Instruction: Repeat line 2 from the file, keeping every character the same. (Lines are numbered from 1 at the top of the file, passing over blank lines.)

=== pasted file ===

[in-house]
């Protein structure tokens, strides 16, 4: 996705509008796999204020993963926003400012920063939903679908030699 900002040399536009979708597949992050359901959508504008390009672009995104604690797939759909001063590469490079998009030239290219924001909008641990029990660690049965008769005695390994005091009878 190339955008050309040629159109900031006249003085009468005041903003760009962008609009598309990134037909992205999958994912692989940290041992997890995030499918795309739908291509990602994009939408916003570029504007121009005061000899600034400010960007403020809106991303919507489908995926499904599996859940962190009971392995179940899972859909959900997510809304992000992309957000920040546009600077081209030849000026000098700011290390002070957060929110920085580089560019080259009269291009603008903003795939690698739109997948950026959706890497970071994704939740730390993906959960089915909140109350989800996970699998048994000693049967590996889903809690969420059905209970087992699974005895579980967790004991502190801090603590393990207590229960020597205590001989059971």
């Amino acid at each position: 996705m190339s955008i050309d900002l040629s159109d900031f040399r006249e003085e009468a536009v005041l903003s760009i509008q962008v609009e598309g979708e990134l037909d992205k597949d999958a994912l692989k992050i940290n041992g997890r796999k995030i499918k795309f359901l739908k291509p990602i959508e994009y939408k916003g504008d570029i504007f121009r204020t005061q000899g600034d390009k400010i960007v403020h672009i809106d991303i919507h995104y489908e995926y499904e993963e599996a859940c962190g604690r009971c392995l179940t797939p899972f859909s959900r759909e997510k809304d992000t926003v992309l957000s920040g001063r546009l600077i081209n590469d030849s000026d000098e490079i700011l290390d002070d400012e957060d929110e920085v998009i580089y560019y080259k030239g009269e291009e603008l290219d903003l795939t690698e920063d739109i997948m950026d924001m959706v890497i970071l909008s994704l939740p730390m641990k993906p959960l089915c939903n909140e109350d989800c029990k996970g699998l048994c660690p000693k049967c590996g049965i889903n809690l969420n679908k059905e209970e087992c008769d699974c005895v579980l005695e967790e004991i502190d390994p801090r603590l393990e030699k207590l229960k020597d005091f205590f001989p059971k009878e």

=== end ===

């Protein structure tokens, strides 16, 4: 996705509008796999204020993963926003400012920063939903679908030699 900002040399536009979708597949992050359901959508504008390009672009995104604690797939759909001063590469490079998009030239290219924001909008641990029990660690049965008769005695390994005091009878 190339955008050309040629159109900031006249003085009468005041903003760009962008609009598309990134037909992205999958994912692989940290041992997890995030499918795309739908291509990602994009939408916003570029504007121009005061000899600034400010960007403020809106991303919507489908995926499904599996859940962190009971392995179940899972859909959900997510809304992000992309957000920040546009600077081209030849000026000098700011290390002070957060929110920085580089560019080259009269291009603008903003795939690698739109997948950026959706890497970071994704939740730390993906959960089915909140109350989800996970699998048994000693049967590996889903809690969420059905209970087992699974005895579980967790004991502190801090603590393990207590229960020597205590001989059971």